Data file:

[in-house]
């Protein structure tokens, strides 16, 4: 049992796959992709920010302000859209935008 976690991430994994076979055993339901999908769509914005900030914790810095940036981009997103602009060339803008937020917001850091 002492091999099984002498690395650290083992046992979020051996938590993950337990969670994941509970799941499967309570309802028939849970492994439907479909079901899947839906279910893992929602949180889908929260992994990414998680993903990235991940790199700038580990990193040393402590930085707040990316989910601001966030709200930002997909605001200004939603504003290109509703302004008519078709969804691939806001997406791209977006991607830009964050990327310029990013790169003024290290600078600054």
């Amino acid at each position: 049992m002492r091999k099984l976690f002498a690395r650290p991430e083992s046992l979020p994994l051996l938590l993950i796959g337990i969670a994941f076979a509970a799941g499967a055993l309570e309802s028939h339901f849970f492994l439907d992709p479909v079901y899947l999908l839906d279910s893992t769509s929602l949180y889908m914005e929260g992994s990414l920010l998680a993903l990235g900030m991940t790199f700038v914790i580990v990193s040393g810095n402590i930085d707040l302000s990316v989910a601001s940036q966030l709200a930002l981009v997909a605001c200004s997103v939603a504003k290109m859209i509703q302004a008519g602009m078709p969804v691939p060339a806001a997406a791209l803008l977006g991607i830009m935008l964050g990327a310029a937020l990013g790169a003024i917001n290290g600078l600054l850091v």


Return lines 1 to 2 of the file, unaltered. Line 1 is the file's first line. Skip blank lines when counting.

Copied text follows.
[in-house]
């Protein structure tokens, strides 16, 4: 049992796959992709920010302000859209935008 976690991430994994076979055993339901999908769509914005900030914790810095940036981009997103602009060339803008937020917001850091 002492091999099984002498690395650290083992046992979020051996938590993950337990969670994941509970799941499967309570309802028939849970492994439907479909079901899947839906279910893992929602949180889908929260992994990414998680993903990235991940790199700038580990990193040393402590930085707040990316989910601001966030709200930002997909605001200004939603504003290109509703302004008519078709969804691939806001997406791209977006991607830009964050990327310029990013790169003024290290600078600054």